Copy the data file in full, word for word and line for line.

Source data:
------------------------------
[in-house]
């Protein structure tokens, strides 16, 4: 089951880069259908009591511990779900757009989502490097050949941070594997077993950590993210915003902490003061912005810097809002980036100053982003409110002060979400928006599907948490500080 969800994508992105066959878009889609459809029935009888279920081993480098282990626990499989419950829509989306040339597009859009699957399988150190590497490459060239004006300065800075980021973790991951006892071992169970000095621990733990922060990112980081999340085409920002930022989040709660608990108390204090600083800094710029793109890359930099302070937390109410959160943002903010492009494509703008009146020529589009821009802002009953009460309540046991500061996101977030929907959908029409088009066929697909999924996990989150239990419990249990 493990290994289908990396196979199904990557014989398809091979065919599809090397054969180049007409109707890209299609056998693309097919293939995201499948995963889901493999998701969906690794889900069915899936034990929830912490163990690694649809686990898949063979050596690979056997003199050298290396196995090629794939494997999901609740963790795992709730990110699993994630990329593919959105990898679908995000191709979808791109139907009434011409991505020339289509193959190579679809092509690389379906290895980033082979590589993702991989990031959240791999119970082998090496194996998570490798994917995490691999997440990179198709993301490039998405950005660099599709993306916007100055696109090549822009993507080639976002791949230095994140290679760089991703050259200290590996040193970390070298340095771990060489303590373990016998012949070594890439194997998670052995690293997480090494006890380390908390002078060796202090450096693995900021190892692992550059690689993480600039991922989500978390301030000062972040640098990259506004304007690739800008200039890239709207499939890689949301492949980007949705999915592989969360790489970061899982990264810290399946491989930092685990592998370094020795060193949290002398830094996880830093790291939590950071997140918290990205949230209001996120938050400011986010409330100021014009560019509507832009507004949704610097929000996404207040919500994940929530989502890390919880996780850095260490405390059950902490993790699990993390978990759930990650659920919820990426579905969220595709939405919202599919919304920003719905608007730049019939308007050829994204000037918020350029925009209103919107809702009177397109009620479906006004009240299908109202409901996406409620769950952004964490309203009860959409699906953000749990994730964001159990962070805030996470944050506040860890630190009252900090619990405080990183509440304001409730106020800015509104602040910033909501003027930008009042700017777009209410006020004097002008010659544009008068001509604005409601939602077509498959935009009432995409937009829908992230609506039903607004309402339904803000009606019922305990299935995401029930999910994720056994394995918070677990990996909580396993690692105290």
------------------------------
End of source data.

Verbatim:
[in-house]
């Protein structure tokens, strides 16, 4: 089951880069259908009591511990779900757009989502490097050949941070594997077993950590993210915003902490003061912005810097809002980036100053982003409110002060979400928006599907948490500080 969800994508992105066959878009889609459809029935009888279920081993480098282990626990499989419950829509989306040339597009859009699957399988150190590497490459060239004006300065800075980021973790991951006892071992169970000095621990733990922060990112980081999340085409920002930022989040709660608990108390204090600083800094710029793109890359930099302070937390109410959160943002903010492009494509703008009146020529589009821009802002009953009460309540046991500061996101977030929907959908029409088009066929697909999924996990989150239990419990249990 493990290994289908990396196979199904990557014989398809091979065919599809090397054969180049007409109707890209299609056998693309097919293939995201499948995963889901493999998701969906690794889900069915899936034990929830912490163990690694649809686990898949063979050596690979056997003199050298290396196995090629794939494997999901609740963790795992709730990110699993994630990329593919959105990898679908995000191709979808791109139907009434011409991505020339289509193959190579679809092509690389379906290895980033082979590589993702991989990031959240791999119970082998090496194996998570490798994917995490691999997440990179198709993301490039998405950005660099599709993306916007100055696109090549822009993507080639976002791949230095994140290679760089991703050259200290590996040193970390070298340095771990060489303590373990016998012949070594890439194997998670052995690293997480090494006890380390908390002078060796202090450096693995900021190892692992550059690689993480600039991922989500978390301030000062972040640098990259506004304007690739800008200039890239709207499939890689949301492949980007949705999915592989969360790489970061899982990264810290399946491989930092685990592998370094020795060193949290002398830094996880830093790291939590950071997140918290990205949230209001996120938050400011986010409330100021014009560019509507832009507004949704610097929000996404207040919500994940929530989502890390919880996780850095260490405390059950902490993790699990993390978990759930990650659920919820990426579905969220595709939405919202599919919304920003719905608007730049019939308007050829994204000037918020350029925009209103919107809702009177397109009620479906006004009240299908109202409901996406409620769950952004964490309203009860959409699906953000749990994730964001159990962070805030996470944050506040860890630190009252900090619990405080990183509440304001409730106020800015509104602040910033909501003027930008009042700017777009209410006020004097002008010659544009008068001509604005409601939602077509498959935009009432995409937009829908992230609506039903607004309402339904803000009606019922305990299935995401029930999910994720056994394995918070677990990996909580396993690692105290």